Count the ways it’s tough to be a taxi driver: Competition from ride-sharing services. Inflated medallion prices or expensive fees to drive the cars. More traffic.
For Mohammed Hasan, there’s also a simple one.
“We cannot go to the bathroom!” says Hasan, 50.
Manhattan is covered in no-standing zones in one way or another. Good luck finding a parking spot. Gas stations are disappearing in many parts of Manhattan. And Hasan, who lives in Sheepshead Bay, says he works around 10 hours a day, six days a week.
Hence the importance of taxi relief stands, the easy-to-miss set-aside parking spots where cabbies can leave their vehicles for a short time to eat, stretch, or visit the restroom.
He’d had his share of $100-plus tickets because he parked in a no-standing spot and tried unsuccessfully to dash into a restaurant. That can eat into a living, nearly wiping out a day’s work.
But Hasan was happy on Tuesday because he’d just noticed the new taxi stand that had opened outside of one of his favorite haunts, Punjabi Grocery & Deli just off Houston Street.
The cash-only, 24-hour joint has been open since the mid-1990s, owned by Kulwinder Singh who had worked as a cabbie.
“It’s like a cabbie landmark,” says Bhairavi Desai of the New York Taxi Workers Alliance. Desai said she used to visit the spot when she first started organizing drivers. It was a nucleus from which they might drive her to their garages, or the airport, to talk to others.
It has reasonably priced Indian vegetarian food and favorites like a Tuesday and Friday yogurt curry special. It has coffee and tea and two bathrooms, and just a few seats along the narrow interior. But that’s ok, even ideal, because the drivers like to stand for a bit.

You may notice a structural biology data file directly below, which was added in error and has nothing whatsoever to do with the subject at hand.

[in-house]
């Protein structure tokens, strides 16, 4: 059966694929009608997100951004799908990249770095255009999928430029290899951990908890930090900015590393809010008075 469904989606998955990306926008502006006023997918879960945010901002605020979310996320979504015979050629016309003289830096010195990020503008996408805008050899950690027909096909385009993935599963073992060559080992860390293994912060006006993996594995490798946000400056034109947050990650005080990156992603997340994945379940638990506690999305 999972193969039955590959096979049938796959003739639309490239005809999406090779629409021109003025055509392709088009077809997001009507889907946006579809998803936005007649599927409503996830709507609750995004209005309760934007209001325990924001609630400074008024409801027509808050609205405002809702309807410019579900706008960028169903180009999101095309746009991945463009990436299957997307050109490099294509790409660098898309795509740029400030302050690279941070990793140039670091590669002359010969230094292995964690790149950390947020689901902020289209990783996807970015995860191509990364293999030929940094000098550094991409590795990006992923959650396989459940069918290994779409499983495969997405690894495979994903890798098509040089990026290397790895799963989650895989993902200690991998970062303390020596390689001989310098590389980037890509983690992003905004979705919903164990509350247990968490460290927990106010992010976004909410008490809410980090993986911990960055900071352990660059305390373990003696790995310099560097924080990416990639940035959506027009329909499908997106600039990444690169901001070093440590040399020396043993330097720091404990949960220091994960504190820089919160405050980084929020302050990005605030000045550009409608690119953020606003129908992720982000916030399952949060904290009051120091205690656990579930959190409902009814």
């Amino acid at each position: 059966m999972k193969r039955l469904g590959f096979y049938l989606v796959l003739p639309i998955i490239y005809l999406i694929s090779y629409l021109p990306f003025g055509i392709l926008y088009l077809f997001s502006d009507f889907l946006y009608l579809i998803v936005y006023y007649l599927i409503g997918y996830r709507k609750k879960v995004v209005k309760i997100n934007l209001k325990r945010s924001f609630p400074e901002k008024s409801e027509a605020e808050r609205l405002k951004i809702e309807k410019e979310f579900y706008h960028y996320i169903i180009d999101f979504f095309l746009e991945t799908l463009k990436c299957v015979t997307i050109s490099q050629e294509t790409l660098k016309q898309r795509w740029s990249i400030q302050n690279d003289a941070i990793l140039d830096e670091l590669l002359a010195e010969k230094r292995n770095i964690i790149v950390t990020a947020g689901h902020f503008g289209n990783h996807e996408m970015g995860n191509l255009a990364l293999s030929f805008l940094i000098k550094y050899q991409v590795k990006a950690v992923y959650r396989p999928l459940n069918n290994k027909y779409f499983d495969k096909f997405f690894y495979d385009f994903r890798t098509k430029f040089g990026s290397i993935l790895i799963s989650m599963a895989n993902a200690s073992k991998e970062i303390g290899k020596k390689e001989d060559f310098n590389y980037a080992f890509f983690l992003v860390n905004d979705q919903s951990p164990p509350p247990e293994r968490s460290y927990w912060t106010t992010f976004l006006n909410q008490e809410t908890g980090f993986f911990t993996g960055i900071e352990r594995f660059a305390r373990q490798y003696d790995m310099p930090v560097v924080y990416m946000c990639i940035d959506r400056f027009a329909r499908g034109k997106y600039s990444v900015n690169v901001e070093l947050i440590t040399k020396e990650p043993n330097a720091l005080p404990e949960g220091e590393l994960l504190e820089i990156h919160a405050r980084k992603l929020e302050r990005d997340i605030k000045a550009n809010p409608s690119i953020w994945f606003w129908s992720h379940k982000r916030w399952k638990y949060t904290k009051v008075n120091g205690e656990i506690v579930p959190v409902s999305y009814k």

“It’s a sitting job,” says Hasan.
As a Bengladeshi immigrant, he always enjoys the homestyle food, but on this visit he also was savoring the opportunity to stand and keep an eye on his cab legally parked right outside the deli, while he munched on Oreo-style Milcolu cookies he’d bought inside.
There had been some reserved spots for cabbies near Punjabi, but rarely enough, drivers say. A small temporary stand around the block on Avenue A wasn’t sufficient, and Punjabi’s owner and community leaders pushed for something permanent for years.
City construction nearby “kind of stalled” the process, said Carlina Rivera, who represents the area in the City Council.
The relief spots are one way the city is looking to help cabbies. Mayor Bill de Blasio announced another one on Tuesday, with the arrest of a man threatening cabbies with false car and medallion repossession.
It’s a more urgent cause lately after a string of driver suicides last year, and journalistic investigations into medallion cons perpetrated on drivers.
The spots set aside for drivers on the north side of Houston Street and over on East First Street opened in May and late June respectively, according to the city Department of Transportation. Cabbies pulled in and out during a Tuesday visit. Universally they appreciated the new spots, marked by an easy to miss street sign, even if they didn’t get out of the car for food. Forty-four-year-old driver Juan Carlos Delacruz said he’d even gotten tickets in the past for sitting in the car where he wasn’t supposed to. Here, at least you were legal. You had a bathroom and a spice-scented meeting space for food and fellow workers. You could chat or just look at the bottles of pickles and pictures of patrons along the tiled walls.
The workday might start before sunrise and end not long before the sun went down, but here a momentary relief.
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